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California inmates renew demands

February 18, 2013|By Paige St. John
  • A correctional officer works at one of the housing units at Pelican Bay State Prison near Crescent City, Calif.
A correctional officer works at one of the housing units at Pelican Bay State… (Rich Pedroncelli / Associated…)

California prison inmates housed in the state's highest-security prison have sent an open letter to Gov. Jerry Brown, threatening hunger strikes and work stoppages if the state does not limit the length of time prisoners can be held in isolation cells.

The undated letter, signed by four prisoners housed in segregation at Pelican Bay State Prison, contends California prison officials failed to deliver on promises made to end a series of prison hunger strikes that involved as many as 6,500 inmates in 2011. Giving a July 8 deadline, the inmates ask for an end to indefinite holding of prisoners in Security Housing Units, where they are isolated from other inmates, denied privileges and allowed out of the cell 90 minutes a day.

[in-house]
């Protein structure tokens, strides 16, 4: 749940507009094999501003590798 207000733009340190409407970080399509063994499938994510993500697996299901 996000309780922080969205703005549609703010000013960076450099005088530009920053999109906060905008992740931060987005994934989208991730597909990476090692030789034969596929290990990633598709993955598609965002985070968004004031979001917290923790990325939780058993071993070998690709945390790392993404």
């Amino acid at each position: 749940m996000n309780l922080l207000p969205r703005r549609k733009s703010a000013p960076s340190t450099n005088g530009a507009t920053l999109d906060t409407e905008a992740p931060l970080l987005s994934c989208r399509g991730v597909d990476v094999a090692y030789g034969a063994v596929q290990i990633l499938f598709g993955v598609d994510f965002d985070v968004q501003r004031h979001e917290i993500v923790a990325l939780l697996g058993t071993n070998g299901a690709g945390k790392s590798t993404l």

The state uses Security Housing Units to segregate inmates who are believed to be leaders of prison gangs or pose other security dangers. In 2012, California began reviewing inmates housed in segregation for inclusion in a five-year "step down" program that moves them back into the general prison population. Previously, the state required SHU prisoners to confess and provide incriminating evidence of gang activities in order to get out.

Inmates ask that the step-down program be shortened to 18 months and that the state limit the time a prisoner can be held without charges in administrative segregation, a similar form of isolation, to 11 months.

In addition, the inmates add 40 "supplemental" demands dealing with nearly every aspect of prison life, from the length of family visits, quality of food and living conditions to the techniques used by guards to monitor prisoners suspected of hiding contraband in their rectums.

California currently has some 3,000 inmates in Security Housing Unit cells. More than 500 have been in segregation for a decade or more, some as long as 20 years. Prisoner rights lawyers are challenging the practice in federal court.

ALSO:

Mass prison hunger strike ends

Court upholds order to end race-based prison policies

Amnesty International decries long-term segregation

paige.stjohn@latimes.com

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